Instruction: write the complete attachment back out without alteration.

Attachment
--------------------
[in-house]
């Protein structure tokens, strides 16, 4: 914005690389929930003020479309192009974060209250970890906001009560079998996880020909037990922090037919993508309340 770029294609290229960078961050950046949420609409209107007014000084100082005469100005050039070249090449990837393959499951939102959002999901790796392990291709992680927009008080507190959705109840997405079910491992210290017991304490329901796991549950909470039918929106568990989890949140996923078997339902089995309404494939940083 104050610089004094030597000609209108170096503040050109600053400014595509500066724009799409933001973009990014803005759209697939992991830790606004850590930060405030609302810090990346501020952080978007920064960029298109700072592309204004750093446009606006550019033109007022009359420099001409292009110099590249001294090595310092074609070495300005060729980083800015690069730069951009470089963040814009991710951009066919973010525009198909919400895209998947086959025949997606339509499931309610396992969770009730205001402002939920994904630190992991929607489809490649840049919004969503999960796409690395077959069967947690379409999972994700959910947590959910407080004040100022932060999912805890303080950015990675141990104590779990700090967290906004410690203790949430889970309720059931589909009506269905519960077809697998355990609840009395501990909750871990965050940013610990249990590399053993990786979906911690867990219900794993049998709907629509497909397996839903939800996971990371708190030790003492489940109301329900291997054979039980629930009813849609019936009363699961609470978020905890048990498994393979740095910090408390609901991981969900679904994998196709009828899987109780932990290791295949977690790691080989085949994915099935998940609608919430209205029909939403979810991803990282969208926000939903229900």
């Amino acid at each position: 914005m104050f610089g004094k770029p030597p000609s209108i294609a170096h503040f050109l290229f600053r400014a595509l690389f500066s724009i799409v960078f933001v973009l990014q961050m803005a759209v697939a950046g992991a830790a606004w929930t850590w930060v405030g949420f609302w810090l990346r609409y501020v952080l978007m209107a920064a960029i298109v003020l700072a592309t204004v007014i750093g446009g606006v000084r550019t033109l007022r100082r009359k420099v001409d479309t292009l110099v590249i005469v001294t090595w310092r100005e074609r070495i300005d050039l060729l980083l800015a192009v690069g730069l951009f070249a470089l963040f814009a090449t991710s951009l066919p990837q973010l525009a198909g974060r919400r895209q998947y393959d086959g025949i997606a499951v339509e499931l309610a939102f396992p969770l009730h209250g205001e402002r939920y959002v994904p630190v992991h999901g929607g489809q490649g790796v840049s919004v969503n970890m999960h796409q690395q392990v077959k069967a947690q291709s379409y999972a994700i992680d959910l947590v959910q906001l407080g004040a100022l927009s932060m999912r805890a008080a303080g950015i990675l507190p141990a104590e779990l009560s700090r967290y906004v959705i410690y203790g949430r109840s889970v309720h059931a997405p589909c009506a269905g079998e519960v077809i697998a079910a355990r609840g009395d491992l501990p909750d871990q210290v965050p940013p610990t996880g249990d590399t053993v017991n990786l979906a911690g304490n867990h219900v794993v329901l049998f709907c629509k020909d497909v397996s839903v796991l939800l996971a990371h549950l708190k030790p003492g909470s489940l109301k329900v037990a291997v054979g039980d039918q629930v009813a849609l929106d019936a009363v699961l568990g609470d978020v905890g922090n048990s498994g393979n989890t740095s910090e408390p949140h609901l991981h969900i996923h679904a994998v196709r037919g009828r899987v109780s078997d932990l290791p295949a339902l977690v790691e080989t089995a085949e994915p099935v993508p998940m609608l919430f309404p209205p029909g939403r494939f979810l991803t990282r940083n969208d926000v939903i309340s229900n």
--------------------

[in-house]
């Protein structure tokens, strides 16, 4: 914005690389929930003020479309192009974060209250970890906001009560079998996880020909037990922090037919993508309340 770029294609290229960078961050950046949420609409209107007014000084100082005469100005050039070249090449990837393959499951939102959002999901790796392990291709992680927009008080507190959705109840997405079910491992210290017991304490329901796991549950909470039918929106568990989890949140996923078997339902089995309404494939940083 104050610089004094030597000609209108170096503040050109600053400014595509500066724009799409933001973009990014803005759209697939992991830790606004850590930060405030609302810090990346501020952080978007920064960029298109700072592309204004750093446009606006550019033109007022009359420099001409292009110099590249001294090595310092074609070495300005060729980083800015690069730069951009470089963040814009991710951009066919973010525009198909919400895209998947086959025949997606339509499931309610396992969770009730205001402002939920994904630190992991929607489809490649840049919004969503999960796409690395077959069967947690379409999972994700959910947590959910407080004040100022932060999912805890303080950015990675141990104590779990700090967290906004410690203790949430889970309720059931589909009506269905519960077809697998355990609840009395501990909750871990965050940013610990249990590399053993990786979906911690867990219900794993049998709907629509497909397996839903939800996971990371708190030790003492489940109301329900291997054979039980629930009813849609019936009363699961609470978020905890048990498994393979740095910090408390609901991981969900679904994998196709009828899987109780932990290791295949977690790691080989085949994915099935998940609608919430209205029909939403979810991803990282969208926000939903229900």
């Amino acid at each position: 914005m104050f610089g004094k770029p030597p000609s209108i294609a170096h503040f050109l290229f600053r400014a595509l690389f500066s724009i799409v960078f933001v973009l990014q961050m803005a759209v697939a950046g992991a830790a606004w929930t850590w930060v405030g949420f609302w810090l990346r609409y501020v952080l978007m209107a920064a960029i298109v003020l700072a592309t204004v007014i750093g446009g606006v000084r550019t033109l007022r100082r009359k420099v001409d479309t292009l110099v590249i005469v001294t090595w310092r100005e074609r070495i300005d050039l060729l980083l800015a192009v690069g730069l951009f070249a470089l963040f814009a090449t991710s951009l066919p990837q973010l525009a198909g974060r919400r895209q998947y393959d086959g025949i997606a499951v339509e499931l309610a939102f396992p969770l009730h209250g205001e402002r939920y959002v994904p630190v992991h999901g929607g489809q490649g790796v840049s919004v969503n970890m999960h796409q690395q392990v077959k069967a947690q291709s379409y999972a994700i992680d959910l947590v959910q906001l407080g004040a100022l927009s932060m999912r805890a008080a303080g950015i990675l507190p141990a104590e779990l009560s700090r967290y906004v959705i410690y203790g949430r109840s889970v309720h059931a997405p589909c009506a269905g079998e519960v077809i697998a079910a355990r609840g009395d491992l501990p909750d871990q210290v965050p940013p610990t996880g249990d590399t053993v017991n990786l979906a911690g304490n867990h219900v794993v329901l049998f709907c629509k020909d497909v397996s839903v796991l939800l996971a990371h549950l708190k030790p003492g909470s489940l109301k329900v037990a291997v054979g039980d039918q629930v009813a849609l929106d019936a009363v699961l568990g609470d978020v905890g922090n048990s498994g393979n989890t740095s910090e408390p949140h609901l991981h969900i996923h679904a994998v196709r037919g009828r899987v109780s078997d932990l290791p295949a339902l977690v790691e080989t089995a085949e994915p099935v993508p998940m609608l919430f309404p209205p029909g939403r494939f979810l991803t990282r940083n969208d926000v939903i309340s229900n």